I had a fabulous view of it from the library where I was working today. The clouds spread out like a spill of hot jam, oozing across the the sky. The leading edge, when it first appeared, was white and smooth, but behind it, the clouds roiled black.
For an hour, I watched the storm ooze toward me. All the while the sun shone bright and warm.
Fifteen minutes before I knew I had to leave to pick up the kids, I decided it was time to make a run for the car. The storm nipped at my heels, and I just had time to get into the car before every autumn leaf on the street was whipped into the air by the first gust of wind.
I drove to the kids’ pick-up spot through a whirlwind of flying leaves and rubbish. By the time their bus pulled up a few minutes later, the car was being lashed by rain and hail.
And the laundry? It wasn’t exactly dry, and some of it had blown off the rack. But I was thankful that darkness had kept me from putting it on the line in the morning.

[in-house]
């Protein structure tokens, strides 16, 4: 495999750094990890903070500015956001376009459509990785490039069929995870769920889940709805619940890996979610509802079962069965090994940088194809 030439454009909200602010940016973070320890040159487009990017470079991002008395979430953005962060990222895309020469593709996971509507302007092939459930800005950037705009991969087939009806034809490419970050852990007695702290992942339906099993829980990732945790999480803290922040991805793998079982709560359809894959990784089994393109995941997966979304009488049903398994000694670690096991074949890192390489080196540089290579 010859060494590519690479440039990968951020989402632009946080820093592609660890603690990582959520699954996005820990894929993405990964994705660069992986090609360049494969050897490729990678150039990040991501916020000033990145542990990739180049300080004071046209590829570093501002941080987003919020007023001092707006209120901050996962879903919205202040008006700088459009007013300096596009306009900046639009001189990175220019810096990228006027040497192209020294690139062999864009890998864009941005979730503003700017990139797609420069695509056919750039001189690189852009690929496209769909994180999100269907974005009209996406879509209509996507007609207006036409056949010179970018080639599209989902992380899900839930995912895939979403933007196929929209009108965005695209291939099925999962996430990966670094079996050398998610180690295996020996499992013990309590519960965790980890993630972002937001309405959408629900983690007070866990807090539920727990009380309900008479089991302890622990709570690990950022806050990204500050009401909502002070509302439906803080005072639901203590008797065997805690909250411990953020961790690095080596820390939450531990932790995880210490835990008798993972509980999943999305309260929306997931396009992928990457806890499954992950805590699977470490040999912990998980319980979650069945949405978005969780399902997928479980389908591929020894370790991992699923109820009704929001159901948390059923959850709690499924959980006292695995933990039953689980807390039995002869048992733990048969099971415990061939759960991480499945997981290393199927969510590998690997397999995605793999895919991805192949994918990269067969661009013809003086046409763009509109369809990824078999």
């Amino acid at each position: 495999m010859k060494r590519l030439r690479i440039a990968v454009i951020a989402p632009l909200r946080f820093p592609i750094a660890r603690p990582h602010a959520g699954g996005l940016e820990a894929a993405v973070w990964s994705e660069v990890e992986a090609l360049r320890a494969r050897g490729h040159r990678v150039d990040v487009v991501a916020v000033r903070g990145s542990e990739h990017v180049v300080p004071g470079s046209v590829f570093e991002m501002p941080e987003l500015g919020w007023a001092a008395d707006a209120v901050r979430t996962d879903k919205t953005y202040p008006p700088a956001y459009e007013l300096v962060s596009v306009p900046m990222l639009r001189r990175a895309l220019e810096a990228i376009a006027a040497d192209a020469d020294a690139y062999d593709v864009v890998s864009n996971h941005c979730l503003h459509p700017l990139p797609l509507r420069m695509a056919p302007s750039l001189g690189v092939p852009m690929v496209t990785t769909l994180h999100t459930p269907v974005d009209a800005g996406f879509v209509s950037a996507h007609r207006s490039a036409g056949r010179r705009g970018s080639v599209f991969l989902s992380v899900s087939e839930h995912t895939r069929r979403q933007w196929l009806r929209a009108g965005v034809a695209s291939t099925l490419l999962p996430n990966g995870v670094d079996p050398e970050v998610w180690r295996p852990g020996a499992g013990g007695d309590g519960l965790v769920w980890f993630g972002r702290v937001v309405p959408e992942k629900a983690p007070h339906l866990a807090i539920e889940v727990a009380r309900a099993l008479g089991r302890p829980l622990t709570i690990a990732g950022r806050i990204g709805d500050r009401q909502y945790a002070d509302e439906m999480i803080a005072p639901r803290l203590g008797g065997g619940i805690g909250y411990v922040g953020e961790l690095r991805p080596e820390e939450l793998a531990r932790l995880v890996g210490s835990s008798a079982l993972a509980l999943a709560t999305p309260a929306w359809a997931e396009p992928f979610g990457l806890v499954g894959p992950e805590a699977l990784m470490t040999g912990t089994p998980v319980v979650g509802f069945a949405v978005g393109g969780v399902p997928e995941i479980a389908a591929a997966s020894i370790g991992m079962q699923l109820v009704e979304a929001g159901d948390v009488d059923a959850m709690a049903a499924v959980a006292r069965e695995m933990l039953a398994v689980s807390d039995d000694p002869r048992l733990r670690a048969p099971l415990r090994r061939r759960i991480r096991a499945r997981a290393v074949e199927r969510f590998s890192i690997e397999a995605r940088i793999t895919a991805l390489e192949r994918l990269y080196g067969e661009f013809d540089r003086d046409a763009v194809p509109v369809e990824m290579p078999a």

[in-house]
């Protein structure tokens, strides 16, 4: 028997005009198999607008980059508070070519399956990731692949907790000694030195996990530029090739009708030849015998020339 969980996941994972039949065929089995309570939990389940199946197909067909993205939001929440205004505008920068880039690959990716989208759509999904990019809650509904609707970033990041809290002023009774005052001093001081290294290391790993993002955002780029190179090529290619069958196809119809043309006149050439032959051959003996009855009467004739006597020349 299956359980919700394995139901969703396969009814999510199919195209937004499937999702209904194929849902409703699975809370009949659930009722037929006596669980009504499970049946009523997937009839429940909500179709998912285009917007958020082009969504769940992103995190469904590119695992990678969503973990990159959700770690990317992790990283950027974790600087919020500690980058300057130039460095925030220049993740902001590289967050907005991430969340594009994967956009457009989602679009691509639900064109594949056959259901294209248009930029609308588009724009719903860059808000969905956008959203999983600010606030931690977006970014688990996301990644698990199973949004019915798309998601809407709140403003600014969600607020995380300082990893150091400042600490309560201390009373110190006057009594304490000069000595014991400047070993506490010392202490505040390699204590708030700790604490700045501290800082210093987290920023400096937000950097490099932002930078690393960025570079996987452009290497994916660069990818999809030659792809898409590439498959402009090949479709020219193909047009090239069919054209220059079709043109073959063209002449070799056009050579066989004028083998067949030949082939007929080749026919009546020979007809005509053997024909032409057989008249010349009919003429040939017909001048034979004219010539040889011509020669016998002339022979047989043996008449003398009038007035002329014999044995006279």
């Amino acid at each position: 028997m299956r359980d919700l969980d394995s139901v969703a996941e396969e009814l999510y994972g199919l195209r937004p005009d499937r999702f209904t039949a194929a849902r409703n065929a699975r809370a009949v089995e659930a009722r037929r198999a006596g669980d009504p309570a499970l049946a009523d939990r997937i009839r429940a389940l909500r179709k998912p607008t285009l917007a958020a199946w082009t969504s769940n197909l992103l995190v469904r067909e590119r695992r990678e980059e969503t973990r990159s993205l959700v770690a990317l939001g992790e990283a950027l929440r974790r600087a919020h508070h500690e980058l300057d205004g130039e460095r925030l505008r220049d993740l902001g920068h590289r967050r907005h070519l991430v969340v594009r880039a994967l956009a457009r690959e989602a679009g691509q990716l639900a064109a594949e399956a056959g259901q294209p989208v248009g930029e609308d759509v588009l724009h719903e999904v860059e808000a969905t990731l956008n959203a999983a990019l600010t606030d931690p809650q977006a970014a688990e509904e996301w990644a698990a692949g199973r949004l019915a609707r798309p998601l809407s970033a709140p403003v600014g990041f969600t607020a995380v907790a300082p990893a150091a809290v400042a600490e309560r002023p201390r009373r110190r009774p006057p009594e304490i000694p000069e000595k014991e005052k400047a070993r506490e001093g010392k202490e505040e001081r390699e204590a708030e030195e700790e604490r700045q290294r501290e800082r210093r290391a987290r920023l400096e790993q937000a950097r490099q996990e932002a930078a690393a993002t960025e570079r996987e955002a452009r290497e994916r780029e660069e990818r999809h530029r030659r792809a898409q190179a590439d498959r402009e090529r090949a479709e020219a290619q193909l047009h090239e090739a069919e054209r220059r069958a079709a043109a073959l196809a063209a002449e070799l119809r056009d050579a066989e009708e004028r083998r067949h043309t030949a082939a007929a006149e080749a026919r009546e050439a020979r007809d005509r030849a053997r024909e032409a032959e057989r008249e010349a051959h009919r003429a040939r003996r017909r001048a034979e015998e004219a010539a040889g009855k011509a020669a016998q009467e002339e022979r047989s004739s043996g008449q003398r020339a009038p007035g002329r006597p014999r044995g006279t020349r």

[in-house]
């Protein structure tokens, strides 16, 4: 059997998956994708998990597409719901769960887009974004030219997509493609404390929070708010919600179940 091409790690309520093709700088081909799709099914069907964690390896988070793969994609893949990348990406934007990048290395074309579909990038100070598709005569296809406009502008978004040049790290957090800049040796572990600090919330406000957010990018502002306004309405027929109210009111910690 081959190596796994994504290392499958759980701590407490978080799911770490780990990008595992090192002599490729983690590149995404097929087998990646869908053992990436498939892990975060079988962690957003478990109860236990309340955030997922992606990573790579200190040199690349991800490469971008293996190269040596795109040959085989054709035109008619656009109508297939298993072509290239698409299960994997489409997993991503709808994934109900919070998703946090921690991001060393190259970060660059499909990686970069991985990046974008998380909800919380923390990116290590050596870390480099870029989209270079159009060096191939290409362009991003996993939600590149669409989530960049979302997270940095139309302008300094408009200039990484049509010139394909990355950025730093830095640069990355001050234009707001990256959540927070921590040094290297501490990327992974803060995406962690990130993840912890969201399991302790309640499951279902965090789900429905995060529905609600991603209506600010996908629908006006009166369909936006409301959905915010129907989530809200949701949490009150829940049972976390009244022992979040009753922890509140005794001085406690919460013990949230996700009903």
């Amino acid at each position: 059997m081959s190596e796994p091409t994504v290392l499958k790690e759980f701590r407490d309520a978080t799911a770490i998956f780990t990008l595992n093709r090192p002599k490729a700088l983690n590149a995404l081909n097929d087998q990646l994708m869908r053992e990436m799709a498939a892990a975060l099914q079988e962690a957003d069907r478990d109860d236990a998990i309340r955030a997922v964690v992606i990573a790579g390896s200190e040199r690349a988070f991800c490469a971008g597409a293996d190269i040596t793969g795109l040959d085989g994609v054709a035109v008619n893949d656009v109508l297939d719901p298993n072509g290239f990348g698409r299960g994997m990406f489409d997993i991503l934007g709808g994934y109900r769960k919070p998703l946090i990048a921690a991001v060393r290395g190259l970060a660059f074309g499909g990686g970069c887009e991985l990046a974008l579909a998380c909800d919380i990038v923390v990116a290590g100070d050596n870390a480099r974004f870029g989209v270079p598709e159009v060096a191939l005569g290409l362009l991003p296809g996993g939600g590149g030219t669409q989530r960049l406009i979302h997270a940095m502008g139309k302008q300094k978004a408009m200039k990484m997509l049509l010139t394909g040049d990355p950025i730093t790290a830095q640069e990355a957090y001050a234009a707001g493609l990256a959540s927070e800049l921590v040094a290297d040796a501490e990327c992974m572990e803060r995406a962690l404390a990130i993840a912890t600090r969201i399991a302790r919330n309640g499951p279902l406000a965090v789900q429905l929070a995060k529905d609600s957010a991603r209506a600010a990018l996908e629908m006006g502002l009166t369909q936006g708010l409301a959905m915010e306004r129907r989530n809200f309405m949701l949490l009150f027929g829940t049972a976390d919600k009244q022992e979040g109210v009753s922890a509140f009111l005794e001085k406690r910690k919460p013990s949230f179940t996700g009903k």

Today was an ordinary Monday. The weather was unsettled–clear before dawn, then overcast, drizzly, clearing somewhat late afternoon. Nothing special at all about it.
Except I couldn’t help but notice today the way the sunlight on the Port Hills highlighted every ridge and valley in bas relief.
I couldn’t help but see the lush green growth of the grass that showed off the lingering oranges and russets of autumn leaves.
I couldn’t avoid seeing that the clouds billowed across the sky in purple, peach, glowing white, and five shades of blue.
I couldn’t help but see the brush fires, flickering yellow, their powder blue smoke rising to form a xanthic smudge across the sky.
Like it or not, the absurd beauty of this place smacked me in the face today. I grinned like an idiot and nearly drove off the road.
Of course, I didn’t get any photos of it. It wouldn’t have done the day justice, anyway.
Not bad, for an ordinary Monday.
In case you’ve been wondering, my son has created this handy guide to the dangerousness of New Zealand dragons. This should come in handy, if you are ever faced with these creatures on your travels.
Please note that, though some of these dragons pose little or no danger to humans, it is unlawful to harass or disturb native wildlife. And even the gold fairy dragon can deliver a painful bite when provoked. It’s always best to view wildlife from a distance.
Particularly when that wildlife is thirty metres long, can breathe fire, and has a temper.